Punishment for repeat DUI offenders inconsistent - WCAX.COM Local Vermont News, Weather and Sports-

Punishment for repeat DUI offenders inconsistent

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The defendant's seat is a familiar spot for 49-year-old Mark Mownn. The Ascutney man is facing his 11th DUI.

"We're looking at every possible method to ensure public safety and obtain a result that the state feels is just in this particular instance, said Windsor County Dep. State's Attorney Glenn Barnes.

Mownn's drunk driving arrests span more than 30 years with convictions in Vermont, New Hampshire and New York. In January, Mownn struck a plea deal with Rutland prosecutors to serve just four months behind bars after pleading guilty to his 10th DUI. We wanted to speak to Rutland State's Attorney about the case, but Marc Brierre was on vacation and his deputy, who handled that plea deal, no longer works in the office.

"I don't think it's my place to comment on what happened in that prior case. I quite frankly don't know the facts surrounding it. There could have been any number of issues that led to that particular resolution," Glenn Barnes said.

In Windsor County, prosecutors plan to charge him as a habitual offender -- or someone who already has three felony convictions. It allows the state to seek a life sentence. It's a threat prosecutors often make, but that few offenders end up serving. According to Vermont corrections there are only seven people incarcerated under this statute -- the majority are not DUI related. This comes as no surprise to Senator Dick Sears (D-Bennington County) who has spent his career fighting for tougher DUI laws. "We are trying are our best to cut down on prison population in this state, and unfortunately I think the alternatives for habitual DUI offenders aren't available right now," he said.

Vermont has a three strikes law. Drivers lose their licenses for life after their third DUI conviction. They face a minimum prison penalty of four days and a maximum sentence of five years. For four or more DUIs, the minimum prison penalty increases to eight days, with a maximum of 10 years.

Reporter Jennifer Reading: Is the state doing enough to keep these dangerous drivers off the road right now?

Sen. Dick Sears: The good news is that the vast majority of those arrested for and convicted for a 1st or 2nd DUI -- we never see them again...  The bad news is we've got this relatively small number of drunk drivers who are habitual and they're obviously driving without a license. The license means nothing to them.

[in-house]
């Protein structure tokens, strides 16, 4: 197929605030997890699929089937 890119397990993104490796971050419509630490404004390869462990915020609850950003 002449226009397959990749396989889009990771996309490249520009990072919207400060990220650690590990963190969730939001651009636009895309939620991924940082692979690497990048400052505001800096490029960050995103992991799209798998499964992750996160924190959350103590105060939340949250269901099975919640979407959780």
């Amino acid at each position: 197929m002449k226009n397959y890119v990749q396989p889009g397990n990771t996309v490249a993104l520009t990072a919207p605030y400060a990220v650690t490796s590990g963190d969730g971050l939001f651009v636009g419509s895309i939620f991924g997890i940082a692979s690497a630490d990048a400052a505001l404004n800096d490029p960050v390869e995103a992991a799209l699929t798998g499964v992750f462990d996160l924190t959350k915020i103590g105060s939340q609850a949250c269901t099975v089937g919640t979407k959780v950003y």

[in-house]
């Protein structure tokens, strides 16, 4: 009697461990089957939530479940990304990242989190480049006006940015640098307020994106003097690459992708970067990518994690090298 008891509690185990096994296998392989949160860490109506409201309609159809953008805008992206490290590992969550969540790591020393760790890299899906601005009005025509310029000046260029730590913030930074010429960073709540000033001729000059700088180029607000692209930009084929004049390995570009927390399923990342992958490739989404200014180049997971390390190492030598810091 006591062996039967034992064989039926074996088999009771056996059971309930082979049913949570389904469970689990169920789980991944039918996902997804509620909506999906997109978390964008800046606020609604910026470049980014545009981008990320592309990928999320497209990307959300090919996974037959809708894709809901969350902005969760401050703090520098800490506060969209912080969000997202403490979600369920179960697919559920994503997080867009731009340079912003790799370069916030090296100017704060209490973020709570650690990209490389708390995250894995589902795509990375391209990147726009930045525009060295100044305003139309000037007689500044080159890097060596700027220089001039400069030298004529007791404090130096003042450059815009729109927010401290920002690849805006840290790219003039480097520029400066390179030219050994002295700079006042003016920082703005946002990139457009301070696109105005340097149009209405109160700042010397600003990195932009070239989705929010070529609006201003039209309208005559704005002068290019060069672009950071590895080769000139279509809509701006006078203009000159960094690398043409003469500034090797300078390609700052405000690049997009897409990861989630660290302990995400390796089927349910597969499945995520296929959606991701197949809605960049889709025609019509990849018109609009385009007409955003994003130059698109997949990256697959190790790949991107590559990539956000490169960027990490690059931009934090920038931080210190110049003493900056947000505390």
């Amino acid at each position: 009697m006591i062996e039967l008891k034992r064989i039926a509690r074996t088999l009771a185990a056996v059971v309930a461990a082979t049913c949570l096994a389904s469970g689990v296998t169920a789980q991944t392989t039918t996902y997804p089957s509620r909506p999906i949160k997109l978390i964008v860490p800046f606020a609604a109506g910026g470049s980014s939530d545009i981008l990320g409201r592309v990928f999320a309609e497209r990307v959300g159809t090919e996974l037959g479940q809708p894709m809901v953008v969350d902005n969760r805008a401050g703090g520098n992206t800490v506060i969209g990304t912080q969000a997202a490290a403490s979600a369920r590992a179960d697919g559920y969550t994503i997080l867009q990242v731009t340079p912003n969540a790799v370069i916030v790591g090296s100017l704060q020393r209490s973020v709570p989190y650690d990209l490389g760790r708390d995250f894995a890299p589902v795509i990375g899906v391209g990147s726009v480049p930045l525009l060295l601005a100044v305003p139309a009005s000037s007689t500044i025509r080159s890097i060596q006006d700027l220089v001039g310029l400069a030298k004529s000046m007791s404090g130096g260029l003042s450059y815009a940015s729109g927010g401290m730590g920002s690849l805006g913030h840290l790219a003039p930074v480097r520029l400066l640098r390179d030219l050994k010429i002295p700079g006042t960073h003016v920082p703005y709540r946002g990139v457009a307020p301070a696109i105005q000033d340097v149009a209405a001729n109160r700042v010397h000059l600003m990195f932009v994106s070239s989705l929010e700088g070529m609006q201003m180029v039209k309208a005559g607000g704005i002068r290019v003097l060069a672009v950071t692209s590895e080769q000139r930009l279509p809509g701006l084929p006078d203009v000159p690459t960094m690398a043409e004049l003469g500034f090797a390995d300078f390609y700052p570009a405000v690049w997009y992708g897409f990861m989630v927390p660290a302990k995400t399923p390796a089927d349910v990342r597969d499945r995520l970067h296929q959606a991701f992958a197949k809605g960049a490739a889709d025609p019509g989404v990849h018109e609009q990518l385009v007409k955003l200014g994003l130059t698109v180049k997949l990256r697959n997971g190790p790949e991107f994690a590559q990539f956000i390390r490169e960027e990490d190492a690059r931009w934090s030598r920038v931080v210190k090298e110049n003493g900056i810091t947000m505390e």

Drivers like Arnold Gardner. The St. Albans man holds the state record for DUI convictions. In 1998, he was sent to prison for life after his 17th DUI. "You've proven yourself a real hazard, a real danger to the people of this state," said Judge Michael Kupersmith, at his 1998 sentencing.
But three years later, the habitual offender was a free man. Prison officials said his life sentence meant nothing because the majority of it was suspended by the court.

"Most of these folks, if they're not behind the wheel, are not particularly dangerous," Sen. Sears said.

In the last five years, 819 drivers have been convicted DUI 3 or higher. Ninety-six percent of them face jail time, or a restrictive prison alternative.  Breaking down the numbers by county, Chittenden had the most convictions (198), followed by Rutland (107), Washington (80). Windsor (73) and Windham (53) counties.  According to Corrections, there are currently 93 people behind bars in Vermont for drunk driving. Thirty of them are serving time for four or more DUIs. Those habitual drunk drivers will spend anywhere between a year and-a-half to 15 years in prison.

Prosecutors tell Channel 3 there is nothing in state statute that guarantees punitive consistency across counties. Multiple DUIs are handled on a case-by-case basis at the discretion of the individual prosecutor.

Senator Sears, who heads the Senate Judiciary Committee, says repeat drunk drivers will be a focus for his committee this legislative session. He hopes the Affordable Care Act will create opportunities for prison alternatives.  He suggests turning a portion of the Windsor work camp into a facility for habitual drunk drivers, that fulfills punitive obligations and offers treatment, but does not tie up prison beds.

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